Literate Process Modeling

Literate Process Modeling is based on the idea of combining graphical process models and informal textual descriptions (cf. Figure 1A). According to dual channel theory [4], pictorial and textual representations are processed differently by the human mind. Pictorial information is processed in parallel by the visual system whereas textual representations are processed serially by the auditory system [2]. This fact is exploited by dual coding theory, suggesting that conveying information is more efficient when images and text are combined [6]. [5] goes even further by claiming that “textual encoding is most effective when used in a supportive role: to supplement rather than to substitute for graphics.”

Based on this theoretical background, Literate Process Modeling combines the well known technique of Literate Programming [3] from the software engineering domain with Literate Modeling [1] and adopts it to the modeling of business processes. Literate Programming was invented by Donald E. Knuth to improve software quality by fostering program comprehension. Literate Modeling, in turn, adopts a similar idea to UML modeling [1], combining textual descriptions and UML models to create more comprehensive documentation. In the proposed project we aim to adopt these techniques to business process modeling to foster process model comprehension and maintainability.

Figure 1 illustrates how we envision that Literate Process Modeling can be applied to business processes modeling. The sketched user interface of the Literate Process Modeling editor depicted in Figure 1A consists of two separate areas for process modeling and the corresponding textual descriptions. Textual descriptions are separated from the process model as incorporating comments in the process model might “add visual clutter to diagrams and confound their interpretation by making it more likely they will be interpreted as constructs” [5]. Relations between activities and the corresponding text fragments are highlighted fostering the communication between domain specialists and system analysts. By linking process models with textual descriptions, the intention behind a specific construct in a business process becomes much clearer.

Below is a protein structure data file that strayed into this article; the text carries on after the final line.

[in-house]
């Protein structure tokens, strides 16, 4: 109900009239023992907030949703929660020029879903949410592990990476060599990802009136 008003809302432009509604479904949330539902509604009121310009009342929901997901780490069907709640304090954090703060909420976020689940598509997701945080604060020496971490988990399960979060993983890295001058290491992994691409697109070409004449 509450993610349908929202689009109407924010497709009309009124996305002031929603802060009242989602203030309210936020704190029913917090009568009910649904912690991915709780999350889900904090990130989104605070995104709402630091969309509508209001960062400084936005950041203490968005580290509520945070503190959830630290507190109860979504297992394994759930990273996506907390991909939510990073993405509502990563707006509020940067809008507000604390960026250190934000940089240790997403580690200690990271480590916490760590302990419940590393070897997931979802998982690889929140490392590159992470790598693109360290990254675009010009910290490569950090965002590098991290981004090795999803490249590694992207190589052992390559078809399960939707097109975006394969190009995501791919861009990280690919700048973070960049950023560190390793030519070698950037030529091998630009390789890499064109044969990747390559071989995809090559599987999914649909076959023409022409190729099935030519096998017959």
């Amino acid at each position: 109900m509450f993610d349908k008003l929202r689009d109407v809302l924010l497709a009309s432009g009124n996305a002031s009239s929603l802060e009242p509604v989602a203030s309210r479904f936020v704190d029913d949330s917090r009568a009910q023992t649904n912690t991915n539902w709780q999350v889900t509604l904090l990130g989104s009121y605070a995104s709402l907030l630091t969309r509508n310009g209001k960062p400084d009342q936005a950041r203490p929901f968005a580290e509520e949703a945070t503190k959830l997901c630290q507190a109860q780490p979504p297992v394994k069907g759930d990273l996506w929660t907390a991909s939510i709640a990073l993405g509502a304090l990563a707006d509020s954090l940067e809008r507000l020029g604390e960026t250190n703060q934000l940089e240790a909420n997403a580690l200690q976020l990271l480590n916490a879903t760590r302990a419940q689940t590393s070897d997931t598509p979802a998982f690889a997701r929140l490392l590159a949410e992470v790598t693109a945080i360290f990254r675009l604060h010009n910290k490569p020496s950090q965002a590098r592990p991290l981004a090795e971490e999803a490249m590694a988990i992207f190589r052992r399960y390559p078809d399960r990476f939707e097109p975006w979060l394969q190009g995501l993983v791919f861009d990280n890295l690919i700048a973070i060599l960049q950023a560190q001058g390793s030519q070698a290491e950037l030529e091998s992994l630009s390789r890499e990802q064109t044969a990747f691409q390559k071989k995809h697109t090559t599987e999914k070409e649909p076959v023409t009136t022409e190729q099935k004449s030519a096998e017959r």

Literate Process Modeling

Figure 1: Literate Process Modeling

Furthermore, Literate Process Modeling can be used to generate more readable process documentations by interweaving the process model and the corresponding parts of the informal specification in a single document (cf. Figure 1B). When revisiting the process model for conducting changes, the process documentation provides valuable knowledge about modeling choices made in the past, reducing the risk of introducing errors. Efforts needed for creating additional documentation are expected to be easily regained, because less time is spent with fixing errors [3]. Furthermore, Literate Process Modeling can be used to generate more readable process documentations by interweaving the process model and the corresponding parts of the informal specification in a single document (cf. Figure 1B). When revisiting the process model for conducting changes, the process documentation provides valuable knowledge about modeling choices made in the past, reducing the risk of introducing errors. Efforts needed for creating additional documentation are expected to be easily regained, because less time is spent with fixing errors [3].

Literate process models not only support the communication between domain experts and systems analysts, but also serve as executable specifications, i.e., the process model can be fed into a workflow engine providing execution support for process models (cf. Figure 1C).

Publications

  • J. Pinggera, T. Porcham, S. Zugal and B. Weber: LiProMo-Literate Process Modeling. In: Proc. CAiSE Forum ’12, pp. 163–170, 2012.   

References

[1] Arlow, J., Emmerich, W., Quinn, J.: Literate Modelling – Capturing Business Knowledge with the UML, In: Proc.: UML’98, pp. 189-199 (1998).

[2] J. Bertin, Semiology of Graphics: Diagrams, Networks, Maps. Univ. of Wisconsin Press (1983).

[3] Knuth, D., Literate Programming, Computer, 27 (2), pp. 97-111 (1984).

[4] R. E. Mayer, R. Moreno, Nine Ways to Reduce Cognitive Load in Multimedia Learning, Educational Psychologist, 38 (1), pp. 43-52 (2003).

[5] D.L. Moody, The “Physics” of Notations: Toward a Scientific Basis for Constructing Visual Notations in Software Engineering, IEEE Transactions on Software Engineering, 35, pp. 756-779 (2009).

[6] A. Paivio, Mental Representations: A Dual Coding Approach, Oxford Univ. Press (1986).